It may have been before the sun rose, but it didn't take long for the mainland Information Morning audience to get into the energetic and memorable performances celebrating African Nova Scotian culture during a special live show.
On Friday, the Black Cultural Centre for Nova Scotia in Cherry Brook, N.S., welcomed the Information Morning team and many special guests.
Her fans say R&B singer Kirsten Olivia sings with a maturity beyond her years. The performing artist and actor from East Preston, N.S., was introduced to music at a young age, singing in her church's children's choir.
Olivia went on to graduate from the Music Arts Program at NSCC. She won the 2013 African Nova Scotian Music Award for Emerging Artist.
Flint submitted this poem to African Nova Scotian History Challenges, an annual event held by the Delmore Buddy Daye Learning Institute. It won the "Express Yourself" category.
The challenges are designed to encourage students to learn more about the contributions African Nova Scotians have made to the history, heritage and culture of the province.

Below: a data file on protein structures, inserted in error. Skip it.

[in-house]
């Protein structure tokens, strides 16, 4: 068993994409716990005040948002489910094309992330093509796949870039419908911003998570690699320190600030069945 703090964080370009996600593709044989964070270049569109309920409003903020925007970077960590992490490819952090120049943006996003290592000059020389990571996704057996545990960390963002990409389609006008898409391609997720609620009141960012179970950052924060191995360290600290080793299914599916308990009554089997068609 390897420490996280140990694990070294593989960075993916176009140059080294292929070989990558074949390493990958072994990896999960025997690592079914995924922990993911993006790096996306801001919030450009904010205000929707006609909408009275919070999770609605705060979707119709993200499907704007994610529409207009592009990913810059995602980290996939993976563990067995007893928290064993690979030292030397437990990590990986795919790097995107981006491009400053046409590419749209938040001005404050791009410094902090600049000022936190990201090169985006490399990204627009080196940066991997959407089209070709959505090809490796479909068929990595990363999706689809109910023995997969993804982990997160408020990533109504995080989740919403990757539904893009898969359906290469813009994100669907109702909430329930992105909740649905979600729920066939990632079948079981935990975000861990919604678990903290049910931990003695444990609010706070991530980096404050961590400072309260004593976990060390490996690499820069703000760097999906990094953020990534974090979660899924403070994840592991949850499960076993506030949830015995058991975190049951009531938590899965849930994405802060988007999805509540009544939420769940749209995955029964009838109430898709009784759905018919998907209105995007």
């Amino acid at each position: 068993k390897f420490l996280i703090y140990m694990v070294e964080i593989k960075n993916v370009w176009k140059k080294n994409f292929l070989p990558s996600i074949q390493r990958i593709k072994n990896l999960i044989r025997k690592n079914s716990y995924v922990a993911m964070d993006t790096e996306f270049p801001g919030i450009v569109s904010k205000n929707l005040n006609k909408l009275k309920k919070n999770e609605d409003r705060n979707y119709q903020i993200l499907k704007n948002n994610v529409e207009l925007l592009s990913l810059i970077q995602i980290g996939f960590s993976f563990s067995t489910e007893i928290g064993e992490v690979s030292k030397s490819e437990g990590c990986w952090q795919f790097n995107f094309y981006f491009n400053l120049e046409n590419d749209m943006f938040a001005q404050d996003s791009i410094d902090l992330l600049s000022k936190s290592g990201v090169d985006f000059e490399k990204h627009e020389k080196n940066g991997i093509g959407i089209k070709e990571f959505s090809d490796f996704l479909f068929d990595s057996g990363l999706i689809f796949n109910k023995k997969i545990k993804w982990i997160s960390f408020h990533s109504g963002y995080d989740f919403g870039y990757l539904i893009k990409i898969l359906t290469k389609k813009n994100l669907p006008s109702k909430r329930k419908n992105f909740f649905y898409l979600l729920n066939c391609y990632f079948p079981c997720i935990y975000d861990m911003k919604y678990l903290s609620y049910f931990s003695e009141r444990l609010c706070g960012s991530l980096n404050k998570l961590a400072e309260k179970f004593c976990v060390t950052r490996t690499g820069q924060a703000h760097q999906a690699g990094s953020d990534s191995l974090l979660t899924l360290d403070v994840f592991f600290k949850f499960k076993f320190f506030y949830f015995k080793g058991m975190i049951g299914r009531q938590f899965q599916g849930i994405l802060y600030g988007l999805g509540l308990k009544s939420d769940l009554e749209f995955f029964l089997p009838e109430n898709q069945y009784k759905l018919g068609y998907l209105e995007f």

Flint was a Grade 12 student at Prince Andrew High in Dartmouth at the time. She's now a student in the Radio Television Journalism program at NSCC.
Information Morning listeners are no strangers to the soulful voice of singer Cyndi Cain.
But when Cyndi isn't on stage, she's busy working as an African Nova Scotian student support worker for the Halifax Regional School Board. Cyndi runs a program at Oxford School in Halifax that aims to empower black students through song and a traditional style of dance called "stomping."
Oxford School's Stomp!
Rap artist Maje wants to help build a more positive hip-hop community with his music and lyrics.
Maje — or Michael Earle — is a 25-year-old from East Preston. He won Music Nova Scotia's Viola Desmond Songwriting Award two years ago.
Last year, he put together a short film about East Preston and his goal to speak with pride and honesty about his community.